So, yeah. I'm a horrible, mean, selfish person who only seems to be nice when she updates.

It's a bit harder than that, lovelies.

But here's a oneshot, a lot darker than my usual stuff. I'm in a dark place, and I'm discovering other kinds of writing and fandoms, as well as trying to figure what I'm going to do with my life, other than grow old on a battered red sofa writing stories.

Personally, I think it sounds pretty good, but apparently not to my parents (or more specifically, my mother) who is shoving 'How to get into Oxbridge' leaflets under my nose. Cheers Mum.

WARNING: Mentions and pretty much the whole thing revolving around child abuse and rape of a minor, as well as some Language.

Enjoy.

...

"I'm the adult!"

How many times had Blane heard that excuse?

I'm the adult (so that makes it all better, your eyes slide over the fire place poker. You smile, pretend, your lips aren't sullied by bad words spoken. Do a twirl, say "Whoopee!" because Dad you're the adult and you're as responsible and immaculate and respected as can be.)

I work all day (sitting around is so hard, betting with your mates, putting my future in the hand of a pack of half price playing cards), I make sure you get your food (so inspired were you by Harry Potter, put a flap at the bottom of my bedroom door, and give me that, no less, no more), I'm bigger than you (I know you are, if you weren't I'd be gone, away from your big clever words and big black belts and big hands and I wouldn't feel so small).

At the end of the day, that's what it came down to, the fact that you can say "I'm the adult" and the pain goes away, guess what Dad? Suddenly it's all magically okay.

You think I don't see the beer and the drugs, replacing the films and hugs and how this place stopped being a home and became a house, how love was replaced by your desire to fuck.

You'd be disgusted, if you could see yourself now, back then. Blane knows (I know) that the sentence makes no sense.

If you could see yourself (General Whittaker, a young man with a gun in his hand, ordering men what to do, how to get home, out of that godforsaken land), whip, cane, tazer in your hand, waiting for your son (who's a minor, by the way) to come home from school, which you didn't give him permission (I don't need your permission) to go to.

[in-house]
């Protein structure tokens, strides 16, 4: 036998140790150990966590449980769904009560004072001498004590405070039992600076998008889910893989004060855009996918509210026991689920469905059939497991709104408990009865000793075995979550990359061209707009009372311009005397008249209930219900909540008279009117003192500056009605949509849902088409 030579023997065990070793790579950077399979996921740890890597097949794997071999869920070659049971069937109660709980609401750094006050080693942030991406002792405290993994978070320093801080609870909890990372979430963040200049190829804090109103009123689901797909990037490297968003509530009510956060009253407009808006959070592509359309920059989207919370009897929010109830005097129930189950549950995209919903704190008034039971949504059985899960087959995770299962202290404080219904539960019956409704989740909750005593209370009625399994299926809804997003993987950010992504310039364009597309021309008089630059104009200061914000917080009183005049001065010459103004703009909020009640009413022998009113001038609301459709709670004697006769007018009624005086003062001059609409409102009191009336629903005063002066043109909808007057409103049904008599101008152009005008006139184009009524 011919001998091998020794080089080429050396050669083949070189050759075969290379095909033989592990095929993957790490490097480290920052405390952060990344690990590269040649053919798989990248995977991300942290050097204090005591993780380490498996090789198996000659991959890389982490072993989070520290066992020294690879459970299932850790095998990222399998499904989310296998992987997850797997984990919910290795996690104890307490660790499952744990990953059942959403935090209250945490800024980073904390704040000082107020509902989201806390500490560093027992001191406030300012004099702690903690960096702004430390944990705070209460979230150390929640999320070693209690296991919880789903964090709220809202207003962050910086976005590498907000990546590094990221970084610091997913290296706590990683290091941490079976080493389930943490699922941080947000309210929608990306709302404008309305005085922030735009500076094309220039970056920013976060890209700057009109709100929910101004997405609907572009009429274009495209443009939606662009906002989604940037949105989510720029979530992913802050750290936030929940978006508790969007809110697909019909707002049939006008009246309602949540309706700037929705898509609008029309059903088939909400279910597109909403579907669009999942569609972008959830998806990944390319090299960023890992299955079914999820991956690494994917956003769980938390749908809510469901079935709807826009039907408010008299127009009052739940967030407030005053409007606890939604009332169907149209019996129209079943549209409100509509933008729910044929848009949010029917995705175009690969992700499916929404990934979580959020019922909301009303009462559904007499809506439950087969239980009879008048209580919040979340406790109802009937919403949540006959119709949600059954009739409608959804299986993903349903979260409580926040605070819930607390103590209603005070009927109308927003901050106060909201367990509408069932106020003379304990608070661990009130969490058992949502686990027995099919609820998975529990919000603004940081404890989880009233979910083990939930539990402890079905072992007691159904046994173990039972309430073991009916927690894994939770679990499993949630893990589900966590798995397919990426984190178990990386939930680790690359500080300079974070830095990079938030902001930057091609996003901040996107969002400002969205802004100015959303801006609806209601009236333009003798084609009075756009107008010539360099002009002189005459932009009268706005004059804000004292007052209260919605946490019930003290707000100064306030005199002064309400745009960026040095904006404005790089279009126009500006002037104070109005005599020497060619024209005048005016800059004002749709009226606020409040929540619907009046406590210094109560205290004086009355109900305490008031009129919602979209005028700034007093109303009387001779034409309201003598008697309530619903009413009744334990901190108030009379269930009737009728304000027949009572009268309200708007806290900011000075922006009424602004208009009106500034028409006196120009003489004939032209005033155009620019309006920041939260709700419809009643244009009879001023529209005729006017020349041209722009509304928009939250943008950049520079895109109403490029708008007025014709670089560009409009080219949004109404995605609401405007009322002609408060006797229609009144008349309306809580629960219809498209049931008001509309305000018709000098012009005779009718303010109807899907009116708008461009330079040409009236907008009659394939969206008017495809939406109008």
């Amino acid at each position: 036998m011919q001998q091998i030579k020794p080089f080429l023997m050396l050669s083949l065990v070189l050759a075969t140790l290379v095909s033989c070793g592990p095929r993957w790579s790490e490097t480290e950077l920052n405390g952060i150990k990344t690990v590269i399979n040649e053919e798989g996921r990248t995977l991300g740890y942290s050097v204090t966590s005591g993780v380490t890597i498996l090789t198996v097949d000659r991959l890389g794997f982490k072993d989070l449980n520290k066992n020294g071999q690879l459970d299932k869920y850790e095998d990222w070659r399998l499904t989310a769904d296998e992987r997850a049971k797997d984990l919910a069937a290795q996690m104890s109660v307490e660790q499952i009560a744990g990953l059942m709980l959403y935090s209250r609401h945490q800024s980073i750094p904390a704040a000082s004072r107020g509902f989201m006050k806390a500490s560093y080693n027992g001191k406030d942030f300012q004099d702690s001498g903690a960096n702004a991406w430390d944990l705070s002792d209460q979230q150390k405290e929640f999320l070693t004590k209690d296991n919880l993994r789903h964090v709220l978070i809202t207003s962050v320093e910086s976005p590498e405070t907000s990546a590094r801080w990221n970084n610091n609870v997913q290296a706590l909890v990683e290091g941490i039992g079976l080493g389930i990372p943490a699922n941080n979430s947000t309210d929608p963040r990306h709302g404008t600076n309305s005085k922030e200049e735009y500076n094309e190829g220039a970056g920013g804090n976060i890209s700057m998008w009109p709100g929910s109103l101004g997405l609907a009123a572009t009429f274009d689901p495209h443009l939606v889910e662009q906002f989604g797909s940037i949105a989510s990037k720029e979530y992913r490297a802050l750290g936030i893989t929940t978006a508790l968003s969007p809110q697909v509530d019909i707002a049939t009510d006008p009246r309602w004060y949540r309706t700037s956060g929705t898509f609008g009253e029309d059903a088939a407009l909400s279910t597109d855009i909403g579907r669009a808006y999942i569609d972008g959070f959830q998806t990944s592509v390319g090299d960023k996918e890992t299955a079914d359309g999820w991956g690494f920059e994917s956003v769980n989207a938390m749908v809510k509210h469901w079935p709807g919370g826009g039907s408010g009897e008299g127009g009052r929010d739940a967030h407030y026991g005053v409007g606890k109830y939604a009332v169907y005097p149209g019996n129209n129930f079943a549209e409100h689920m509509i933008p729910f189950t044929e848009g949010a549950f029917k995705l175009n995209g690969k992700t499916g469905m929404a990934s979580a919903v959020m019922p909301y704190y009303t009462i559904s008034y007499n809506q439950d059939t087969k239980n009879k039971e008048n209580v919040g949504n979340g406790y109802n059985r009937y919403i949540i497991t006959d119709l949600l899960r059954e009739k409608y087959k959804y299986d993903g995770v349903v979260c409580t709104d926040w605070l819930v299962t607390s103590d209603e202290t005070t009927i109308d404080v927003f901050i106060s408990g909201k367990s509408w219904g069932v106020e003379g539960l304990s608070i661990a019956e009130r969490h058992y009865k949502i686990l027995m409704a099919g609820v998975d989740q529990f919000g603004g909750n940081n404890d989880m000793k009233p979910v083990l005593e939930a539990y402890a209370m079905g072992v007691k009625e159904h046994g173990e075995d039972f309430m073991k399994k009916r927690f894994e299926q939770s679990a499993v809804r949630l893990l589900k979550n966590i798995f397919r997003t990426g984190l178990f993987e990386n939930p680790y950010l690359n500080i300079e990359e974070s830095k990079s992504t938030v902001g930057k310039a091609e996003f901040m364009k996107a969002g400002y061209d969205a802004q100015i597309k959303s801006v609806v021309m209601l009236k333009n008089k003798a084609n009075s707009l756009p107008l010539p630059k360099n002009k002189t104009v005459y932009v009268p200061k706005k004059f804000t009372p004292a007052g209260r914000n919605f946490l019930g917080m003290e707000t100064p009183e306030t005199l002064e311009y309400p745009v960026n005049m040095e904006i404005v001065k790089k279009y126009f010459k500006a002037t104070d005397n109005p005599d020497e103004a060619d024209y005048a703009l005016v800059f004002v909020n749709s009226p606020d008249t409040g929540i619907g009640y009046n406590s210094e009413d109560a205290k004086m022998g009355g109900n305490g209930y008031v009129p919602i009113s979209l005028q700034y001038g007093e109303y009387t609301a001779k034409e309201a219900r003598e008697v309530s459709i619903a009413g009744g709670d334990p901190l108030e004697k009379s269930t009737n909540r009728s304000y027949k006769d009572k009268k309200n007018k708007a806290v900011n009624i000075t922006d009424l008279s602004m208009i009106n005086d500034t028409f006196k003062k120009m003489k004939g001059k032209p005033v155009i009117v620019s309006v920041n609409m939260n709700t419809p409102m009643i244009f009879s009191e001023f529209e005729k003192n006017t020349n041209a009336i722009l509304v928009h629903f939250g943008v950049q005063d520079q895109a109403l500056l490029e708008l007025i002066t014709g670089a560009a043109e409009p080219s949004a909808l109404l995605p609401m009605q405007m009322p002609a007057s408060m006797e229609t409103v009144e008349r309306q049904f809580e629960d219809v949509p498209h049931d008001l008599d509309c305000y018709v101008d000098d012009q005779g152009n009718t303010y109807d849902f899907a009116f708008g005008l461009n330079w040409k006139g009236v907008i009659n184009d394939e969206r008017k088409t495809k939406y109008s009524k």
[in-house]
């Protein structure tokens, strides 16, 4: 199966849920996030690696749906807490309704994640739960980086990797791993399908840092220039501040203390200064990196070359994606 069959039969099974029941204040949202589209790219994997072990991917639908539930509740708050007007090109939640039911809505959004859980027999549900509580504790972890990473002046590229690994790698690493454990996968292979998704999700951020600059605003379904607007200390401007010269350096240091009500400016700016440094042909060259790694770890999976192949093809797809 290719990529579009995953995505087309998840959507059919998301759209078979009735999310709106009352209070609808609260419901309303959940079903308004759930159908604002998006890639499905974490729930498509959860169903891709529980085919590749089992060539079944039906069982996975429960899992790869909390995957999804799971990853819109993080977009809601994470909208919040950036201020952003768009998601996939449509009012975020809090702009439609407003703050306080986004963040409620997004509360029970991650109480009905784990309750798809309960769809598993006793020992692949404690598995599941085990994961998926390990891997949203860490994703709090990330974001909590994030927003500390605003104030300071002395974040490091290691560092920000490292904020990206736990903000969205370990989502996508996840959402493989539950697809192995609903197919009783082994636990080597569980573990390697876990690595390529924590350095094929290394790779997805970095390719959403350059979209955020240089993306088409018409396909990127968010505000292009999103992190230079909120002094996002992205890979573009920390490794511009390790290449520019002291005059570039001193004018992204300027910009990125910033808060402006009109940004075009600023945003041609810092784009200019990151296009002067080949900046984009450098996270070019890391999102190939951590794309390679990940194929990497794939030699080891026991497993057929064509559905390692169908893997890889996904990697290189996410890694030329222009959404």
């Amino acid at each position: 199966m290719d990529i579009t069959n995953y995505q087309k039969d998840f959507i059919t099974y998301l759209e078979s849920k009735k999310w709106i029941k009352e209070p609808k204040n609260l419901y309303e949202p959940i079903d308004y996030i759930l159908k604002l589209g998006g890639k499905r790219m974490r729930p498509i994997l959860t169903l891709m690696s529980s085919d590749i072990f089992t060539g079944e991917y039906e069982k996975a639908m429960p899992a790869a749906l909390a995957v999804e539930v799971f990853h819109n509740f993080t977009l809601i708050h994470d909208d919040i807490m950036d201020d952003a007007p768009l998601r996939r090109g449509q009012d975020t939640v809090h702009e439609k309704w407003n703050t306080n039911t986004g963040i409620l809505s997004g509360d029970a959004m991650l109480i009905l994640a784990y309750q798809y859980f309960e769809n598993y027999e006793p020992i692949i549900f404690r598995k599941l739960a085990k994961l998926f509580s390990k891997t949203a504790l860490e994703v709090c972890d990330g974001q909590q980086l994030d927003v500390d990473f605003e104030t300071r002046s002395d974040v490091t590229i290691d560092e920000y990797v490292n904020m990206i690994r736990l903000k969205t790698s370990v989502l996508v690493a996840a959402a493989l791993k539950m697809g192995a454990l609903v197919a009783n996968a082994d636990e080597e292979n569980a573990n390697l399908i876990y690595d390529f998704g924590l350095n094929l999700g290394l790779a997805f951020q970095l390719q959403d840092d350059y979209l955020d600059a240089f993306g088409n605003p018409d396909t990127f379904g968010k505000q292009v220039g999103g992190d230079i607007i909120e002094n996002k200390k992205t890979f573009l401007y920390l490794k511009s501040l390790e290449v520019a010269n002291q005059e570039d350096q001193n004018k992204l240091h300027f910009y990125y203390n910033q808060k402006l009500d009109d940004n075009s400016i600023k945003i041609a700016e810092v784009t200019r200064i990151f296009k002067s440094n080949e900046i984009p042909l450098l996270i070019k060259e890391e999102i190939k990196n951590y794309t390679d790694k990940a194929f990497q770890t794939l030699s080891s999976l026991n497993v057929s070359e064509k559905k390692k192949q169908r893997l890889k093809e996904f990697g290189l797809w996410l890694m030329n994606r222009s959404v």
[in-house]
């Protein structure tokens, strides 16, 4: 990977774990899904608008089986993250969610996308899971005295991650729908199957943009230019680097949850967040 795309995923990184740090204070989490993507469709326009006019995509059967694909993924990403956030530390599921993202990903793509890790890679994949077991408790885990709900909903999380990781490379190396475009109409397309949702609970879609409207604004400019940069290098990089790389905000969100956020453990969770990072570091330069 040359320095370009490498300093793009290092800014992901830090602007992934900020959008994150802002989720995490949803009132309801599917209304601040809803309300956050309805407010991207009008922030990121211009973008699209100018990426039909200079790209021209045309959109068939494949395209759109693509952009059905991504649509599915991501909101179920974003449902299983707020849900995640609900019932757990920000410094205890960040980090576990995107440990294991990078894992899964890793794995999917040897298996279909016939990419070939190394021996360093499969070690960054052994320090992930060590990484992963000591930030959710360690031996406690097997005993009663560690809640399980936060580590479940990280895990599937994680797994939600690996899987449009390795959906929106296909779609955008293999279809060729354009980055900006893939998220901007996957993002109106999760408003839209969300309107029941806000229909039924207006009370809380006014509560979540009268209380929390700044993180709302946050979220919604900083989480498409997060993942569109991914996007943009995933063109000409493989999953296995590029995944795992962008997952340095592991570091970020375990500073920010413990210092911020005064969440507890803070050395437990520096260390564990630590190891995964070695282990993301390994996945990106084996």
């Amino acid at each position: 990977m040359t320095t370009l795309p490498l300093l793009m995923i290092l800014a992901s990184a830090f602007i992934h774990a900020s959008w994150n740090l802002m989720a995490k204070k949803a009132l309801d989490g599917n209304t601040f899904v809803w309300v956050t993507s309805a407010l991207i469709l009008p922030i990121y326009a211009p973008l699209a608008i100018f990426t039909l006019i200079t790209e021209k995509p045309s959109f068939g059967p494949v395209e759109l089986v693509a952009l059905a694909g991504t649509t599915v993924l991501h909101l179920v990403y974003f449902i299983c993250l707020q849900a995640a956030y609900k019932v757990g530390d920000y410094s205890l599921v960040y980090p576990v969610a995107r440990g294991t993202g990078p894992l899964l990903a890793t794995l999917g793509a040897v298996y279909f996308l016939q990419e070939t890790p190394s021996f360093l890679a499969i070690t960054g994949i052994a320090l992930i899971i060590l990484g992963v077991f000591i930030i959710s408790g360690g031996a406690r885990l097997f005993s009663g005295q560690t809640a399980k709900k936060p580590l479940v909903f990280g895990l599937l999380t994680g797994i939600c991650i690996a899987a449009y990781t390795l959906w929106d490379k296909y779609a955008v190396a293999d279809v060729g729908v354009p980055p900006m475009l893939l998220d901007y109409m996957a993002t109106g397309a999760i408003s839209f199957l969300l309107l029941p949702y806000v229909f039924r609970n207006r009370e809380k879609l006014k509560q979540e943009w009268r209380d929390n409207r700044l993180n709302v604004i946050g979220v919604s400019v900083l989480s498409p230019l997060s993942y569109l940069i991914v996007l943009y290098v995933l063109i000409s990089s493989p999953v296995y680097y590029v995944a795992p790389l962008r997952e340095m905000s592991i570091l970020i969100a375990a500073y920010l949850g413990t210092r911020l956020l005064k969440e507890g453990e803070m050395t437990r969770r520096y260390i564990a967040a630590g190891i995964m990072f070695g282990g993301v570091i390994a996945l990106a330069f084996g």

I used to look up to you, and ask what each and every one of your medals meant (Courage, Bravery, look Blane, that one says that I saved a thousand men's lives), Mum smiling proudly by your side.

I miss Mum.

When she died you went a little bit, teensy bit mad, Dad. I can't help I look like her Dad. You can't punish me for her leaving, because I'll just leave you like she did. The difference? I would do it on purpose.

You figured that out (not as stupid as your exterior suggests). So you hide the cuts and bruises that come from innocent family cruises and sports competitions, tell me you can make it so that I never ever fit in.

What is it now, Dad?

I didn't score straight A's? It's kind of hard Dad - it's hard enough dealing with the pain (what do I have left to lose? What do you have left to gain?), I'm not worried about C's or B's or D's, I'm scared enough trying to remember how to be me.

I don't want to be in the army, the young man with the gun in his hand.

I want to be writer, and become a better man. I don't want to fear holding my head up high, because I'm scared that one day Dad, maybe you'll come back to life.

Your joints will click and freeze and ache, and you'll surface to the world, with a confused expression on your once handsome face. And the years are going and gone so fast, and Dad you're a fool.

You thought that me being scared of you would last, having to constantly use the excuse "I'm the adult" to hide your doubts of what has been said and done in the past.